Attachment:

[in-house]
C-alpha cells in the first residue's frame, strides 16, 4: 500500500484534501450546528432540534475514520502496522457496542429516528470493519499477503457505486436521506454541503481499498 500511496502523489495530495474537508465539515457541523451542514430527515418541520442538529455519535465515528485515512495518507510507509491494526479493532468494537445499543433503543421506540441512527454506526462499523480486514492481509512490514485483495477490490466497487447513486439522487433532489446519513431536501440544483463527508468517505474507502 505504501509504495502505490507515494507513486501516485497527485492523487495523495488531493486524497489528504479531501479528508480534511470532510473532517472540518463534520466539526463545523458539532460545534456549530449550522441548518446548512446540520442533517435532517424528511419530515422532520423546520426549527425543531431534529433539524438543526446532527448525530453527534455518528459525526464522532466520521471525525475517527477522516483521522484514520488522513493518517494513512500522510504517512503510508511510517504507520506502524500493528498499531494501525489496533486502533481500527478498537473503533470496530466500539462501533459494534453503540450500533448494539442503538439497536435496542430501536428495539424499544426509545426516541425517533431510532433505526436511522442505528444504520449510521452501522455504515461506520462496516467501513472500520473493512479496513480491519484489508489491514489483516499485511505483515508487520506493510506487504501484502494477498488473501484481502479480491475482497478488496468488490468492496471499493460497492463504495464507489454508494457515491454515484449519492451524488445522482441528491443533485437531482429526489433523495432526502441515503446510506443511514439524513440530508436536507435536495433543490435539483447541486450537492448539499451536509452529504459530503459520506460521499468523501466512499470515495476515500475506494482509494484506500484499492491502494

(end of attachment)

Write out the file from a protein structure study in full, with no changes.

[in-house]
C-alpha cells in the first residue's frame, strides 16, 4: 500500500484534501450546528432540534475514520502496522457496542429516528470493519499477503457505486436521506454541503481499498 500511496502523489495530495474537508465539515457541523451542514430527515418541520442538529455519535465515528485515512495518507510507509491494526479493532468494537445499543433503543421506540441512527454506526462499523480486514492481509512490514485483495477490490466497487447513486439522487433532489446519513431536501440544483463527508468517505474507502 505504501509504495502505490507515494507513486501516485497527485492523487495523495488531493486524497489528504479531501479528508480534511470532510473532517472540518463534520466539526463545523458539532460545534456549530449550522441548518446548512446540520442533517435532517424528511419530515422532520423546520426549527425543531431534529433539524438543526446532527448525530453527534455518528459525526464522532466520521471525525475517527477522516483521522484514520488522513493518517494513512500522510504517512503510508511510517504507520506502524500493528498499531494501525489496533486502533481500527478498537473503533470496530466500539462501533459494534453503540450500533448494539442503538439497536435496542430501536428495539424499544426509545426516541425517533431510532433505526436511522442505528444504520449510521452501522455504515461506520462496516467501513472500520473493512479496513480491519484489508489491514489483516499485511505483515508487520506493510506487504501484502494477498488473501484481502479480491475482497478488496468488490468492496471499493460497492463504495464507489454508494457515491454515484449519492451524488445522482441528491443533485437531482429526489433523495432526502441515503446510506443511514439524513440530508436536507435536495433543490435539483447541486450537492448539499451536509452529504459530503459520506460521499468523501466512499470515495476515500475506494482509494484506500484499492491502494